Battle of Guilford Courthouse
Staged in Greensboro, North Carolina, the Battle of Guilford Courthouse was fought between the British and the Americans. Under the command of Lieutenant General Charles Cornwallis, 1,900 men of the British faced 4,400 men of the American army (commanded by Major General Nathanael Greene). In the end, the British claimed victory, however at a cost of the majority of their army.
The British Army Composition:
· 1 troop of the 17th Light Dragoons (incorporated in Tarleton’s Legion)
· 2 composite battalions of Foot Guards (comprising men from the 1st, 2nd and 3rd Foot Guards)
· 23rd Royal Welch Fusiliers
· 33rd Foot (now the Duke of Wellington’s Regiment)
· 71st Fraser’s Highlanders (disbanded at the end of the war)
· Bose’s Hessian Regiment
· Light Infantry
· Royal Artillery
· Tarleton’s Light Dragoons
The American Army Composition:
· 1st and 5th Maryland Regiments
· Delaware Infantry
· 4th and 5th Virginia Regiments
· Lee’s Legion
· Light Infantry
· North Carolina Militia
· Virginia Militia
· William Washington’s Light Dragoons
· 2 companies of artillery with four 6 pounder guns
Before the Battle
It’s important to know that before the Battle of Guilford Courthouse, the British were involved in a battle referred to as the Battle of Cowpens. In this battle, British Lieutenant Colonel Banastre Tarleton led a fight against the American army. He was commanded in January 1781 to attack an American command led by Brigadier General Daniel Morgan. Tarleton found Morgan at an area in western South Carolina known as the Cowpens. In the battle that followed on January 17, Morgan destroyed Tarleton's command and routed him from the field. Fleeing back to Cornwallis (General Lord of Britain). Colonel Tarleton later fought in the Battle of Guilford Courthouse.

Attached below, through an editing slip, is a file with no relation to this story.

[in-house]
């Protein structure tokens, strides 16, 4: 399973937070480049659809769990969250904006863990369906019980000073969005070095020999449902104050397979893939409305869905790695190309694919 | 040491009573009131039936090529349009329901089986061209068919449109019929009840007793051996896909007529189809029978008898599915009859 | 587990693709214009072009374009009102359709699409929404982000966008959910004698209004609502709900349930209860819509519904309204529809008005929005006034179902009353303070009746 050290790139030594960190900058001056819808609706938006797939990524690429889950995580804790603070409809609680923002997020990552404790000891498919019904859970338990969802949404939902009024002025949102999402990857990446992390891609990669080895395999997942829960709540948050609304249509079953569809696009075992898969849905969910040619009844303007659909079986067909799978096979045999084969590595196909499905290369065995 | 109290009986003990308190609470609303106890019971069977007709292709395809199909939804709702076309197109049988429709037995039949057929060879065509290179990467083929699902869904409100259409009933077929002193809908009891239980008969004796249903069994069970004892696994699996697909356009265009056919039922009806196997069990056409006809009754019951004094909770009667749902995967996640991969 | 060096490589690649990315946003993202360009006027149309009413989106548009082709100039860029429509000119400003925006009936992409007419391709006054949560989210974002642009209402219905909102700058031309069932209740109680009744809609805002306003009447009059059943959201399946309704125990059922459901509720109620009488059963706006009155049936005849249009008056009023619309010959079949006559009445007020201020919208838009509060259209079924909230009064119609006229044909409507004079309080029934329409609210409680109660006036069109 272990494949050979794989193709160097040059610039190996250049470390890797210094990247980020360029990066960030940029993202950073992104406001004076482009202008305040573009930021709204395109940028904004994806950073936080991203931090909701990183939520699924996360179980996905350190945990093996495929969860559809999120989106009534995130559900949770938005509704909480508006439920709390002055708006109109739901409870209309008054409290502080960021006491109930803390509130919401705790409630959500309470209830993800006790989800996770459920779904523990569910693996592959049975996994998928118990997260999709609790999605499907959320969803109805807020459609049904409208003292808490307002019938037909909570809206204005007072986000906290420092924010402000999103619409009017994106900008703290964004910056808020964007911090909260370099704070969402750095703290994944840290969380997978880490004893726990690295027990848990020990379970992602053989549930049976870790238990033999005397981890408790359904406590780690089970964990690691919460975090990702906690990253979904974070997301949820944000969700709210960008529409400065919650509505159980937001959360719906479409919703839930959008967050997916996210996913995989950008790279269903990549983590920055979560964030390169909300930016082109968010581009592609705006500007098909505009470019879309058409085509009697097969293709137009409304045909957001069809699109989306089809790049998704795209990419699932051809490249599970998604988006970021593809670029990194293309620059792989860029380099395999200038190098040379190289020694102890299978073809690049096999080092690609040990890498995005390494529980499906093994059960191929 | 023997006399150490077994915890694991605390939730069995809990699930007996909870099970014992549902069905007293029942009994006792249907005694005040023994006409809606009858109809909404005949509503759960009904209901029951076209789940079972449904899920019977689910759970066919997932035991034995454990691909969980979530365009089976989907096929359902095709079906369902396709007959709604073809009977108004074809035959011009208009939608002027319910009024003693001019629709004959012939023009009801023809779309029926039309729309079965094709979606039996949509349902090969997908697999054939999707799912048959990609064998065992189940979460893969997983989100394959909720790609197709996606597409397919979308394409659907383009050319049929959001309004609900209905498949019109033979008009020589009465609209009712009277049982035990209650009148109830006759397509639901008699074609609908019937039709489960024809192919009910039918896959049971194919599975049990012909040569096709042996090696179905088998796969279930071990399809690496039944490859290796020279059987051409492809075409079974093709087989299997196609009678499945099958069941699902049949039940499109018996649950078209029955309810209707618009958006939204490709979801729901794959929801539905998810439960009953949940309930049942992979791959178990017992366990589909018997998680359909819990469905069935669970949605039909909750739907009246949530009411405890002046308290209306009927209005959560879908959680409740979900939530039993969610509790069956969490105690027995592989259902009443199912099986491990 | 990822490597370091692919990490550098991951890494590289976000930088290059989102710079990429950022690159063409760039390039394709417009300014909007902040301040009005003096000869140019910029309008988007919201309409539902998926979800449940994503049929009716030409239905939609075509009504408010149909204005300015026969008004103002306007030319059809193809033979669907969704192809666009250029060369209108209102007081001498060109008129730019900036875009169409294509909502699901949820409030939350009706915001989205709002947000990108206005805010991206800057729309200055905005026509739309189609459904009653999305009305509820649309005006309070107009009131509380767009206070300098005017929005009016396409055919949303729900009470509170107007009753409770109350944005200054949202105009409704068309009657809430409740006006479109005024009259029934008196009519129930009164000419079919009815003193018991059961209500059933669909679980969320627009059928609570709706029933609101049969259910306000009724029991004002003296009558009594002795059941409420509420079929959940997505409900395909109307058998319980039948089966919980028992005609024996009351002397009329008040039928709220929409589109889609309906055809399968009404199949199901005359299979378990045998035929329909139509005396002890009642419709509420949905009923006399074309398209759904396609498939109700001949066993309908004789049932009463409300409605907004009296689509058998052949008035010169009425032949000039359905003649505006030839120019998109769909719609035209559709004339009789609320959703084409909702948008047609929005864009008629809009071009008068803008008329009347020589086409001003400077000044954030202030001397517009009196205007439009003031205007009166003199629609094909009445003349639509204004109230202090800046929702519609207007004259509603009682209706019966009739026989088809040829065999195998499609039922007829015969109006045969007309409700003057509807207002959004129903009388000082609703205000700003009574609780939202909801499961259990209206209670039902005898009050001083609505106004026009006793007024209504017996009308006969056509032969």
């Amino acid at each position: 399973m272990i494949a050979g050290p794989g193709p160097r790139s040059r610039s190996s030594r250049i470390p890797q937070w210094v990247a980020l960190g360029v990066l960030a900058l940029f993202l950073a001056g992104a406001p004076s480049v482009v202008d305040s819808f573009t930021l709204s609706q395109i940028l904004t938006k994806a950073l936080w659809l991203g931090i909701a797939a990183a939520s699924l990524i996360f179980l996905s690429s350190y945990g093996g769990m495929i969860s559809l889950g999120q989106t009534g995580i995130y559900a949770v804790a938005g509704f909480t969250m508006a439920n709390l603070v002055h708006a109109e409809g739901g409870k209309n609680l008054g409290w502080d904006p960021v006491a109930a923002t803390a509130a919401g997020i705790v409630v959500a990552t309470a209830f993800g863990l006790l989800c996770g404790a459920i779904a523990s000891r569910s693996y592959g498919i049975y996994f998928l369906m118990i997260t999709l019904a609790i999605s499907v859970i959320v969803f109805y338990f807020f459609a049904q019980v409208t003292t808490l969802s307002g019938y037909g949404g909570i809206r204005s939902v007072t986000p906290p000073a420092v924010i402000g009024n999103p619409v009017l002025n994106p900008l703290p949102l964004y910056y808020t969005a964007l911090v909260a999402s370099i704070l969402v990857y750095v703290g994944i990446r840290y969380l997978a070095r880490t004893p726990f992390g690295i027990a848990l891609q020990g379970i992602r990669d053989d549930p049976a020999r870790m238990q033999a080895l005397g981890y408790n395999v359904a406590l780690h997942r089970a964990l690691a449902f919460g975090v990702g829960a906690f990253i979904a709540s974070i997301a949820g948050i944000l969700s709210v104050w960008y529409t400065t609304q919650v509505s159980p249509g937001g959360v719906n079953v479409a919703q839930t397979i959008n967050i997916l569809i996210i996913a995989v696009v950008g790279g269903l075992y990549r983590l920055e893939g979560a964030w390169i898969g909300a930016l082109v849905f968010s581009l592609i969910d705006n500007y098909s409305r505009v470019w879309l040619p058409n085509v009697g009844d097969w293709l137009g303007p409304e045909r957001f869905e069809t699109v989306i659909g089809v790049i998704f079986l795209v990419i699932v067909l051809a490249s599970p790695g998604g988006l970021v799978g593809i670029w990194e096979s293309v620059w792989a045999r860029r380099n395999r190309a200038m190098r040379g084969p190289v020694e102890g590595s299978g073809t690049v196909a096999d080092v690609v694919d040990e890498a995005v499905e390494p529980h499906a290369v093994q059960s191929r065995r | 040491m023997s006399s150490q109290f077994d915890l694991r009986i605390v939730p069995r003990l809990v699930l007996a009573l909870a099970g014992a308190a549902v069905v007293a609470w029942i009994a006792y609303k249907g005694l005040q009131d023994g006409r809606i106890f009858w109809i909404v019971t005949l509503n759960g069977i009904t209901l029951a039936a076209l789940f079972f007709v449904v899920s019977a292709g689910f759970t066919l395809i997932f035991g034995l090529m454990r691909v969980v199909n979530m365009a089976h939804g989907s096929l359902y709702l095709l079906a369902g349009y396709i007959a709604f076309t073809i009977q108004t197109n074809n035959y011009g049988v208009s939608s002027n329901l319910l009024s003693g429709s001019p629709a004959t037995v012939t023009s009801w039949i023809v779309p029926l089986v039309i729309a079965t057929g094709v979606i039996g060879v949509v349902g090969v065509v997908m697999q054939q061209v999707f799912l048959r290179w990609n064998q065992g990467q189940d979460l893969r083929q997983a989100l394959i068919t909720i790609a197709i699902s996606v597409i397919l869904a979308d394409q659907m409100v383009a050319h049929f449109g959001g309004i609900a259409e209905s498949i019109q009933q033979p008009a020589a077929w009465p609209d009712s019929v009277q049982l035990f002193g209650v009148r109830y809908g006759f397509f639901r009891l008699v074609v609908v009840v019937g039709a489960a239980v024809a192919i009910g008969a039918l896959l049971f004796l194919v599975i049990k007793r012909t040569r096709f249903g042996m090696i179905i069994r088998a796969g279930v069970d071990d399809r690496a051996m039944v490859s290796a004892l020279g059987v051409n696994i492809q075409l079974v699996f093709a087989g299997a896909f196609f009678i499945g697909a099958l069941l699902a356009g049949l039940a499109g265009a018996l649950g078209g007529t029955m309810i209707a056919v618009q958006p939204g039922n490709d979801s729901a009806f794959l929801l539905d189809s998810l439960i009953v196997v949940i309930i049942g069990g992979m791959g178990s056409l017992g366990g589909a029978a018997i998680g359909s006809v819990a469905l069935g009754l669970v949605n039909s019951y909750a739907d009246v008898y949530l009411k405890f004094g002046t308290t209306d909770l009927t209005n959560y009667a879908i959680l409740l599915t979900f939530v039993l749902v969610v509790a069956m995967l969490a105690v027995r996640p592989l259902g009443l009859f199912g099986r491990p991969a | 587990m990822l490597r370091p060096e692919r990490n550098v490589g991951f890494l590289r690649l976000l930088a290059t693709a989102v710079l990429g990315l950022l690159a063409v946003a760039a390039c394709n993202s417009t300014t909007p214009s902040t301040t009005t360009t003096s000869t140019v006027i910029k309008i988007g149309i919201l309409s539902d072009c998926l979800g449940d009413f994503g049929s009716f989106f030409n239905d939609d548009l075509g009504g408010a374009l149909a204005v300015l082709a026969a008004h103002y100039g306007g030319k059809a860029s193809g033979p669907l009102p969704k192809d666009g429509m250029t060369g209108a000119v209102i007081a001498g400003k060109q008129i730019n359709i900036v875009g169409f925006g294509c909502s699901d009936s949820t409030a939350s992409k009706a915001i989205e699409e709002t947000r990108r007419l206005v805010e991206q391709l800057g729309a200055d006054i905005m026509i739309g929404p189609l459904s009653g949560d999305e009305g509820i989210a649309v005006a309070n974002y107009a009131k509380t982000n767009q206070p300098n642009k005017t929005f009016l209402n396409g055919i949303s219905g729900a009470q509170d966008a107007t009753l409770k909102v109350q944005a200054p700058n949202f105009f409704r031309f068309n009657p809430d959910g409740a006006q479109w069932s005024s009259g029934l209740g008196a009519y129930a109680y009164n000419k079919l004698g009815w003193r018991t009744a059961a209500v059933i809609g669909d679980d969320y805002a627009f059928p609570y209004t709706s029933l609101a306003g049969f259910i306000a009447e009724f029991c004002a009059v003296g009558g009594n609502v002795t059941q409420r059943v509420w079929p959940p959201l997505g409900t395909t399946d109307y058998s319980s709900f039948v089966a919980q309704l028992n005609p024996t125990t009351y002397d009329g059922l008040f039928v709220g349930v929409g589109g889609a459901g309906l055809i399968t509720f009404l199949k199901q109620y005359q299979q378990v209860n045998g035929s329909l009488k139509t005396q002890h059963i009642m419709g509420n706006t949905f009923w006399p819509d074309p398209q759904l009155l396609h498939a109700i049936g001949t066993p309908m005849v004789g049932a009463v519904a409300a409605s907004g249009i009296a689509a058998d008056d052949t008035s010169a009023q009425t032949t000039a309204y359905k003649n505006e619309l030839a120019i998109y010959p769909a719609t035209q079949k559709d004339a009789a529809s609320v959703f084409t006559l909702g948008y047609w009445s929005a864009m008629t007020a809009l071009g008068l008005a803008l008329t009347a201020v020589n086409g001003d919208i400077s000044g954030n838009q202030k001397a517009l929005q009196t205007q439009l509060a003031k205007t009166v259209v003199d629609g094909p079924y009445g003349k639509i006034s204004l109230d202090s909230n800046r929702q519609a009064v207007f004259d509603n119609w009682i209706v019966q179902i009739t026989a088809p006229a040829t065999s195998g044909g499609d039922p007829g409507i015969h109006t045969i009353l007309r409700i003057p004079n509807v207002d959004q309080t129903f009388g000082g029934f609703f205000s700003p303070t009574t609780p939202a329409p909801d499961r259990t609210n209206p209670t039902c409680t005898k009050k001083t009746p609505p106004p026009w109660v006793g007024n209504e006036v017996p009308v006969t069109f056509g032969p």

The Battle of Cowpens reduced the British initiative in the South, and allowed for America to regain some momentum for the Patriot cause. Morgan’s success in this battle accordingly removed a small British army from the field and relieved pressure of Greene’s command. Though the Battle was, at the time seemingly insignificant, it played a key role in the American Revolution conflict, and the later Battle of Guilford Courthouse, since it deprived the British of about 300-400 troops and altered Cornwallis’ future plans.
Following the American victory at the Battle of Cowpens, both General Daniel Morgan and General Nathanael Greene of the American army retreated to Virginia. During this retreat, British General Cornwallis made an attempt to capture the Americans, but failed. Both American Generals (whom previously fought individually) had joined together and travelled diagonally across North Carolina to evade Cornwallis. Once the American army reached the Dan River, they crossed (in boats) and set up their defenses near Guilford Courthouse. On March 15th, 1781, Cornwallis attacked the American troops.
The American’s first line of defense was the North Carolina militia, Washington’s Legion, Lee’s Legion, and Campbell’s riflemen. Approximately 350 yards behind this first line was America’s second line, containing the Virginia Militia. Finally, the third line contained Greene’s Continental Infantry. The British first line was composed of Bose’s Regiment, 71st Fraser’s Highlanders (commanded by Major General Leslie), and the 23rd and 33rd regiments (commanded by Lieutenant Colonel James Webster). Their second line contained two battalions of Foot Guards, Light Infantry, and the Grenadiers. Their last line contained the Light Dragoons.